• • On 4 August 1913, however, Mae West was there to open for a world-famous star: Evelyn Nesbit [1884 — 1967]. Despite a low-cut gown and provocative songs, Mae failed to fire up the audience.
• • The critic from The New York Tribune [whose coverage ran on 5 August 1912] commented that even Mae's low neckline and raunchy bumps and grinds were not enough to sway the hoi polloi.
• • Though most of the reporters ignored the 19-year-old's attempts to woo the crowd and did not even mention her name in their reviews, at least Variety's columnist Joshua Lowe [whose critique was published on 8 August 1913] noticed how hard she was working. "Mae West sang loud enough to be distinctly heard in the rear," wrote Lowe.
• • Clearly, Hammerstein's ticket-holders had come to worship Evelyn, the showgirl who had shied away from the spotlight for several years after the infamous Sanford White trial. "Anything's a good act that will make 'em talk," insisted Willie Hammerstein, who was a magician when it came to commandeering media interest and a big box office.
• • Evelyn's appearance was quite the ticket. Willie Hammerstein was so pleased at his box office bonanza that he had his sign painters create this come-on in four-foot-high letters — —
"Modern Ballroom Dancing," screamed the marquee,
"Performed by EVELYN NESBIT THAW!"
• • Readers of The New York Times saw these headlines Tuesday morning on 5 August 1913:
• • Evelyn Thaw Appears; Then Thanks Audience that Applauds Dancing at Hammerstein's.
• • According to the Times: Although it was reported at the time that Evelyn Nesbit arrived on the Olympic that she had said she would not dance unless the name of Thaw was eliminated from the signboard in front of Hammerstein's, she did appear yesterday afternoon, and the sign remained unchanged until after the performance, when "Thaw" was thinly covered with white paint.
• • A packed house tested her and applauded so persistently that she was forced forward finally by her dancing, . . . and expressed her thanks briefly for the reception. The sight of her face peeping through the mauve curtains masking the back of the stage started the applause. Then she and Mr. Clifford did three "trotting" turns, with evolutions that have been made familiar in the cabarets and public dancing places. She wore an ecru gown of light fluffy material bound in at the waistline with a broad black sash, and, with her hair loose about her neck and shoulders and a smile lighting her features, created an agreeable impression. Her dancing was of an average qualIty — — neither remarkably good nor the reverse. . . .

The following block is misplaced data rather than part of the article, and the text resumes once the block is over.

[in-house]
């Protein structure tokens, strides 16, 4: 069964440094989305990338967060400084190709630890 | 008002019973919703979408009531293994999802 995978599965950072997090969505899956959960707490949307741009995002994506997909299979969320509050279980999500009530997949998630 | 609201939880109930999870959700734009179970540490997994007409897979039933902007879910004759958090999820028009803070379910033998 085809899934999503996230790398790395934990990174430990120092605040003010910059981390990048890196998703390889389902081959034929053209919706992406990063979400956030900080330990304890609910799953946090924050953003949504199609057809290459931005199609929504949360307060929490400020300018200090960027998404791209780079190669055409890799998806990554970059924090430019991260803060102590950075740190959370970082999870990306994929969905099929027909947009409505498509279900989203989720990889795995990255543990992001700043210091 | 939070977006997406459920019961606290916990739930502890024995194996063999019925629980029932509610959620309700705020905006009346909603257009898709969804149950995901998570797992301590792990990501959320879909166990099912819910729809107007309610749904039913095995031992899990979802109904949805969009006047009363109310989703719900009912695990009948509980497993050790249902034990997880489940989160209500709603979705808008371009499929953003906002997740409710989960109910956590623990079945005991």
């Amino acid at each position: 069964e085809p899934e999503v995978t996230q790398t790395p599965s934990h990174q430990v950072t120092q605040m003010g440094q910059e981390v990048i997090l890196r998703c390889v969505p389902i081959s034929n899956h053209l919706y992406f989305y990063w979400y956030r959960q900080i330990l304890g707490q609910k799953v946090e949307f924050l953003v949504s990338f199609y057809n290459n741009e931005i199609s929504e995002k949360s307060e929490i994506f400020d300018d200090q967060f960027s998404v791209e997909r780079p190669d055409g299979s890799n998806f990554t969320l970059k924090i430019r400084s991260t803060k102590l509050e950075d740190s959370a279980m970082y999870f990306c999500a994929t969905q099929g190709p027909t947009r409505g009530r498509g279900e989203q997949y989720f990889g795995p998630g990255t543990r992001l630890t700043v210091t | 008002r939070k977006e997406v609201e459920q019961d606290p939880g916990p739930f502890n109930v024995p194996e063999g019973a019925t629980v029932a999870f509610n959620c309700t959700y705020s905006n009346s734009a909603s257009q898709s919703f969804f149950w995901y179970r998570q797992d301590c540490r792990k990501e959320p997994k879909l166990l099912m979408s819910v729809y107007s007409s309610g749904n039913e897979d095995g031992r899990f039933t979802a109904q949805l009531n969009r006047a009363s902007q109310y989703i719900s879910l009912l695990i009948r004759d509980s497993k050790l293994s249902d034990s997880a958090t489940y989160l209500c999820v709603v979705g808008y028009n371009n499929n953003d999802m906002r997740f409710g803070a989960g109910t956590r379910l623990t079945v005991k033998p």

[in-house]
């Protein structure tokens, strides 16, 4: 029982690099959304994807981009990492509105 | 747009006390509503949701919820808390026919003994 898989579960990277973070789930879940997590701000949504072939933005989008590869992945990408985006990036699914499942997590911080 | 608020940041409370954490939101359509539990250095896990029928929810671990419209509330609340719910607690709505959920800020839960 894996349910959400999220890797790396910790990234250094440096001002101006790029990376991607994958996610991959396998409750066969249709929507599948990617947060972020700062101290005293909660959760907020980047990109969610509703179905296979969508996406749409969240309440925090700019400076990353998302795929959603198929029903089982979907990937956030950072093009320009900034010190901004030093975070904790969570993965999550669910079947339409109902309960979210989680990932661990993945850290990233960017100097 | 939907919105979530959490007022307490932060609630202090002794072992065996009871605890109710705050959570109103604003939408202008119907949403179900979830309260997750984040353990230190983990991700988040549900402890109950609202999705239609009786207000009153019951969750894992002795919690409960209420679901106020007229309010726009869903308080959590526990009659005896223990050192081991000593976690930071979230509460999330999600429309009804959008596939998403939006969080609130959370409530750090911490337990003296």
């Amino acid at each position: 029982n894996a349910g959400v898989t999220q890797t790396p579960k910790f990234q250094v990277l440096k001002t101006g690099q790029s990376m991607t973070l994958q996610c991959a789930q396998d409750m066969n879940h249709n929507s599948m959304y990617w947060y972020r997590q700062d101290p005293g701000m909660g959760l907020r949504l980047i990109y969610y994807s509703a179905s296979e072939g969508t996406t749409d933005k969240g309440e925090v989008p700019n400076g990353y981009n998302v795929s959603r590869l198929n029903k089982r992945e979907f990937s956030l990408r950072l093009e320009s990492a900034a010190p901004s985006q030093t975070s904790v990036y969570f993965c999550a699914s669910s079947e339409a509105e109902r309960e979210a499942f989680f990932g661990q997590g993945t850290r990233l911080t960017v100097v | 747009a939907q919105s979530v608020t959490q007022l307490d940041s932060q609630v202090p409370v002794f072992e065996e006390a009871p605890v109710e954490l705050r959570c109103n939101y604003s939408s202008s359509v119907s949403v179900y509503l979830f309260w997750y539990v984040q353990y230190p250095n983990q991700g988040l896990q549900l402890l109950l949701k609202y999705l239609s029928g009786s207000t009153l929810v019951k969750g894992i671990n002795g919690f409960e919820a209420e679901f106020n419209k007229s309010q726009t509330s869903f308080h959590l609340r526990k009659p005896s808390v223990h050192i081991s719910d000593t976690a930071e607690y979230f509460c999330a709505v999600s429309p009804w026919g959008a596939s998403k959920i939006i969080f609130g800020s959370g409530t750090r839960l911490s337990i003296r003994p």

• • In 1899, Oscar Hammerstein built his fifth showplace — — the Victoria Theatre — — at the corner of West 42nd Street and Seventh Avenue. Stars like MAE WEST, Will Rogers, W.C. Fields, Charlie Chaplin, Ethel Barrymore, Al Jolson, Eddie Cantor, Buster Keaton, Harry Houdini, Evelyn Nesbit, and Eva Tanguay were among the thousands of performers who made Hammerstein's Victoria the vaudeville "nut house" of Times Square.
• • Mainly, it was Oscar's son Willie Hammerstein who deserves credit for the playhouse's 17-year successful run. Willie had the knack for booking crowd-pleasing stagebills along with a peacock's genius for public relations.
• • In 1906, Evelyn's millionaire husband Harry Thaw shot architect Sanford White. The "trial of the century" was held at Jefferson Market Court — — the same celebrated Sixth Avenue courthouse where Mae West would wind up in 1927. Mae's censorship trial is dramatized in the play "Courting Mae West."
• • The 19th century Greenwich Village landmark designed by Withers and Vaux is one stop on the annual Mae West walking tour that will take place on her birthday, specifically, on Sunday 17 August 2008: "Mae West's Walk on the Wild Side."
• • Come up and see Mae every day online: http://MaeWest.blogspot.com/
• • Photo: • • Mae West • • Hammerstein's Victoria circa 1901 • •